K, my rather new-ish and unknown Facebook friend, brought some muscle with her this morning, just in case things went sour. So did I. Altogether, the six of us met up at a south Minneapolis coffee shop that didn't mind if we spent a couple of hours taking up a prime corner table while not spending much money. I might have felt guilty, except that when I ordered a large decaf, they simply gave me the cup and pointed me to their coffee pots. Pour my own coffee? Oh, the injustice. And, I couldn't even find any cocoa powder! It was truly a small miracle that I made it through my day.
I've given some thought to the best way to discuss this, but I'm actually less confident in my approach to this topic now than I was an hour ago. So please bear with me. I feel like I'm more successful than my parents were. Note that I am not attempting to claim that I am better, but simply that I have been able to achieve more of the things in life that would make others see me as successful. Typing this makes me feel . . . weird, but perhaps it shouldn't. From my perspective, it speaks more to my parents' role in creating decent children than it does to my decision-making, work ethic, or anything else that people often see as the pathways to success. Really, I may have just lucked into my successes by being born at the right time, in the right place, and to the right parents. I've got four siblings and, as an average, I think we are better off than our parents. But to me, this is a testament to them. While they weren't perfect, they must've done something to get us to this point, whether intentional or not.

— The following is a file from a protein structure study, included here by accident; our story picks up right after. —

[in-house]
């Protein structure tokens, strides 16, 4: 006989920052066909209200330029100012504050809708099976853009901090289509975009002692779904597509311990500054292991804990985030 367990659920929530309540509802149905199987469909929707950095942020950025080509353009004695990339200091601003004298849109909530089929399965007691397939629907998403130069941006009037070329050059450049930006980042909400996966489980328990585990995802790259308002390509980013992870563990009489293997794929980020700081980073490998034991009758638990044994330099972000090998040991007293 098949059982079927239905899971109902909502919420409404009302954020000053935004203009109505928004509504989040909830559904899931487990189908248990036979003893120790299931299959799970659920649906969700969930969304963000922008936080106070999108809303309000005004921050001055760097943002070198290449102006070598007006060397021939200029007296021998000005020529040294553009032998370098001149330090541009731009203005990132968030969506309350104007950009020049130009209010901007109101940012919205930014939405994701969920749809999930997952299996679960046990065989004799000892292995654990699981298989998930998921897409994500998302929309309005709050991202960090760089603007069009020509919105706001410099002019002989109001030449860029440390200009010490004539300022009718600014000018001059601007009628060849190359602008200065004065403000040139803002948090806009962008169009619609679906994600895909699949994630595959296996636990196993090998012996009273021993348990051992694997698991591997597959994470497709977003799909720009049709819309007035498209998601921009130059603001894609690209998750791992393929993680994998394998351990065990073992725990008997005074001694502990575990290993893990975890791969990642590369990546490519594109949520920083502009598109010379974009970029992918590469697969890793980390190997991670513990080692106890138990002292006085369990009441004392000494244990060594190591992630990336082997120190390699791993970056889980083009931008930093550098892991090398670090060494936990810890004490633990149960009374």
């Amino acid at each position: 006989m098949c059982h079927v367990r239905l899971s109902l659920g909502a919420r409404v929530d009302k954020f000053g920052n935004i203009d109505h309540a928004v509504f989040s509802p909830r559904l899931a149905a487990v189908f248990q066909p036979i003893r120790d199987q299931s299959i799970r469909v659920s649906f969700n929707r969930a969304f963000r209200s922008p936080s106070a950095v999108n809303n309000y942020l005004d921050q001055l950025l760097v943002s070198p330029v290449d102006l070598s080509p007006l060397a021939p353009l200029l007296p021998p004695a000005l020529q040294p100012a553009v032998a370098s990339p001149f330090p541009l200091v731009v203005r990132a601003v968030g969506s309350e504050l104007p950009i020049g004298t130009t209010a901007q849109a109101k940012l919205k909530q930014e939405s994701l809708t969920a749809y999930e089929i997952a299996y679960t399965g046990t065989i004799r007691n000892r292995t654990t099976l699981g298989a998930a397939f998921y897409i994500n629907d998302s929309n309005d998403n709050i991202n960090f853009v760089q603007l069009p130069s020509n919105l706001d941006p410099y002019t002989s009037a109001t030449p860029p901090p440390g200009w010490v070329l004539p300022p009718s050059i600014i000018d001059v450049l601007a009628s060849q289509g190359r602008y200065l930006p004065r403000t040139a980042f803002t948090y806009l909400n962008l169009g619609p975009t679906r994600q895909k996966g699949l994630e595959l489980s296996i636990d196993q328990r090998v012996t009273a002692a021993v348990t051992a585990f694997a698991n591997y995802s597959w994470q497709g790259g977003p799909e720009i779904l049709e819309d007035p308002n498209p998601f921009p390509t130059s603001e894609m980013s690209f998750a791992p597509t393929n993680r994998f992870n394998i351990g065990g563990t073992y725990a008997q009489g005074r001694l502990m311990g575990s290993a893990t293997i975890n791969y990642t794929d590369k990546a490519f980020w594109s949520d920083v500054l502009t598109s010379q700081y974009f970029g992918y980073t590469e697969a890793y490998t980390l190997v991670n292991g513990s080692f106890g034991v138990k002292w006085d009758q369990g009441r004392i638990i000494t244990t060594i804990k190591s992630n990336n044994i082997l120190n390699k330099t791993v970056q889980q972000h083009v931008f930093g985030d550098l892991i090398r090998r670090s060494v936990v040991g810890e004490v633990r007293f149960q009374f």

Here's where I get even more uncomfortable and, I hope that I don't piss anybody off, at least not with this post. From my very limited interaction with K, I think that perhaps her children are on the path to become more of a traditional definition of successful than she was. Again, this feels weird to state. It's as though it could be seen as a slight toward K. But really, I see it as a huge compliment. I'm not a parent, but I would imagine that one of the goals as a parent is to see your kids happy and, even more so, to see them be more successful than you. If that's the case, or maybe even if it's not, K has to be ecstatic in regard to her children. I only met two of them this morning, but wow, they really have it together. While speaking with them, I kept thinking, "Why wasn't I more like them when I was in high school?" If you like to bet but don't like long odds, put your money on them. K's kids were crazy good.
So that's where I'm at now. I hope that my thoughts have not have ruffled any feathers, either with my Facebook friend, my parents, or the general populace. I also hope that people feel free to provide me with feedback. Like I said, I have not yet produced any offspring, so, as with most things, I embrace the possibility that I have no idea what I'm talking about. But in my current naive and ignorant state, I can't help but think of a day 30 years from now. Maybe my wife and I will have a daughter, maybe she'll be awesome, maybe she'll be more successful than both of us combined. And maybe, just maybe, there'd be nothing in the world that could possibly make us any prouder.